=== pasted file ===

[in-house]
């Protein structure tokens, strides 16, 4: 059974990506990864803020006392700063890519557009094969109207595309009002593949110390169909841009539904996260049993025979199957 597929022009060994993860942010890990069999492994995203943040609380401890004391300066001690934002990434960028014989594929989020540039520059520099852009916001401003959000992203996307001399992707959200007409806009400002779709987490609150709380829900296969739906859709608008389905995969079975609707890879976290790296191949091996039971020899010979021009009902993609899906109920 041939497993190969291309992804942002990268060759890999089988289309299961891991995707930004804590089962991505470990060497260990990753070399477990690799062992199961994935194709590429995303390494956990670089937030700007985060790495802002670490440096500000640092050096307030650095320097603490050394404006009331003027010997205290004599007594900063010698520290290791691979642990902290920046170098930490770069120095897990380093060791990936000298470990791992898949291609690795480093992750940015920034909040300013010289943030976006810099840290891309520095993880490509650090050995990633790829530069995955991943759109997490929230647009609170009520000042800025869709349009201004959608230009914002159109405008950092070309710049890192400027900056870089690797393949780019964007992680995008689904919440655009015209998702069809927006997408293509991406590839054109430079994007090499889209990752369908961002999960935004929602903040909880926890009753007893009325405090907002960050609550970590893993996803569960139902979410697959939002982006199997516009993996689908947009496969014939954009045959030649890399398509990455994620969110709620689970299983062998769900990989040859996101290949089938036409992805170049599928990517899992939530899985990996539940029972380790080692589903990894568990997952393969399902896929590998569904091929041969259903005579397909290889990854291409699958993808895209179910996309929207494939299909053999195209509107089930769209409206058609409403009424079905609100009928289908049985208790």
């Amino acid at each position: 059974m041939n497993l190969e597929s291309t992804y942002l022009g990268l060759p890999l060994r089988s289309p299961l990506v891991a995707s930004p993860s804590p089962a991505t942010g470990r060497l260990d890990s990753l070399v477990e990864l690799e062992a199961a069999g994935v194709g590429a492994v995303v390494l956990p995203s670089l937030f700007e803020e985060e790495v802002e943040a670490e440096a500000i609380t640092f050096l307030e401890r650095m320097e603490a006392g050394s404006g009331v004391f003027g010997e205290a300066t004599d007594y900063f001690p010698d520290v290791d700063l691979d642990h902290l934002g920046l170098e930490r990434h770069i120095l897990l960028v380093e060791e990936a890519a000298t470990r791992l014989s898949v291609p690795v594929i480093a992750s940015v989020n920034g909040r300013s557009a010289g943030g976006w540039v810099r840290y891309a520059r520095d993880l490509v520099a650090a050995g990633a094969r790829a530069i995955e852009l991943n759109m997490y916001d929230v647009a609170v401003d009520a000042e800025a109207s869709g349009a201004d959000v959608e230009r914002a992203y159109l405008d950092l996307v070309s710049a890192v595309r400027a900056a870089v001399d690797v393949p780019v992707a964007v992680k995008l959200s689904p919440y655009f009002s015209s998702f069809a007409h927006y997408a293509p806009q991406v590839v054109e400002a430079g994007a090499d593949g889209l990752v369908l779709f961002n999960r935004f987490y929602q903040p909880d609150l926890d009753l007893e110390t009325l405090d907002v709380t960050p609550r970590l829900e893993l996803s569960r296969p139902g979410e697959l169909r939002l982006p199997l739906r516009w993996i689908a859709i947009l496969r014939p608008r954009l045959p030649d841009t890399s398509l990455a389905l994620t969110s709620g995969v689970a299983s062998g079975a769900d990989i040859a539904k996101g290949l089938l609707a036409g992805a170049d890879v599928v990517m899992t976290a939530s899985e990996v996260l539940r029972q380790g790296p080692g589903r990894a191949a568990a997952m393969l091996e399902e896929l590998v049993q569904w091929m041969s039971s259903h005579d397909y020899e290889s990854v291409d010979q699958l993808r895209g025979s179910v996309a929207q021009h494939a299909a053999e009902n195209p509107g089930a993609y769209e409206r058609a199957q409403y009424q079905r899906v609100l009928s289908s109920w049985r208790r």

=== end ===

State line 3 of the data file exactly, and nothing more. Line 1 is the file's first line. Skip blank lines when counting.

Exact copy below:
């Amino acid at each position: 059974m041939n497993l190969e597929s291309t992804y942002l022009g990268l060759p890999l060994r089988s289309p299961l990506v891991a995707s930004p993860s804590p089962a991505t942010g470990r060497l260990d890990s990753l070399v477990e990864l690799e062992a199961a069999g994935v194709g590429a492994v995303v390494l956990p995203s670089l937030f700007e803020e985060e790495v802002e943040a670490e440096a500000i609380t640092f050096l307030e401890r650095m320097e603490a006392g050394s404006g009331v004391f003027g010997e205290a300066t004599d007594y900063f001690p010698d520290v290791d700063l691979d642990h902290l934002g920046l170098e930490r990434h770069i120095l897990l960028v380093e060791e990936a890519a000298t470990r791992l014989s898949v291609p690795v594929i480093a992750s940015v989020n920034g909040r300013s557009a010289g943030g976006w540039v810099r840290y891309a520059r520095d993880l490509v520099a650090a050995g990633a094969r790829a530069i995955e852009l991943n759109m997490y916001d929230v647009a609170v401003d009520a000042e800025a109207s869709g349009a201004d959000v959608e230009r914002a992203y159109l405008d950092l996307v070309s710049a890192v595309r400027a900056a870089v001399d690797v393949p780019v992707a964007v992680k995008l959200s689904p919440y655009f009002s015209s998702f069809a007409h927006y997408a293509p806009q991406v590839v054109e400002a430079g994007a090499d593949g889209l990752v369908l779709f961002n999960r935004f987490y929602q903040p909880d609150l926890d009753l007893e110390t009325l405090d907002v709380t960050p609550r970590l829900e893993l996803s569960r296969p139902g979410e697959l169909r939002l982006p199997l739906r516009w993996i689908a859709i947009l496969r014939p608008r954009l045959p030649d841009t890399s398509l990455a389905l994620t969110s709620g995969v689970a299983s062998g079975a769900d990989i040859a539904k996101g290949l089938l609707a036409g992805a170049d890879v599928v990517m899992t976290a939530s899985e990996v996260l539940r029972q380790g790296p080692g589903r990894a191949a568990a997952m393969l091996e399902e896929l590998v049993q569904w091929m041969s039971s259903h005579d397909y020899e290889s990854v291409d010979q699958l993808r895209g025979s179910v996309a929207q021009h494939a299909a053999e009902n195209p509107g089930a993609y769209e409206r058609a199957q409403y009424q079905r899906v609100l009928s289908s109920w049985r208790r």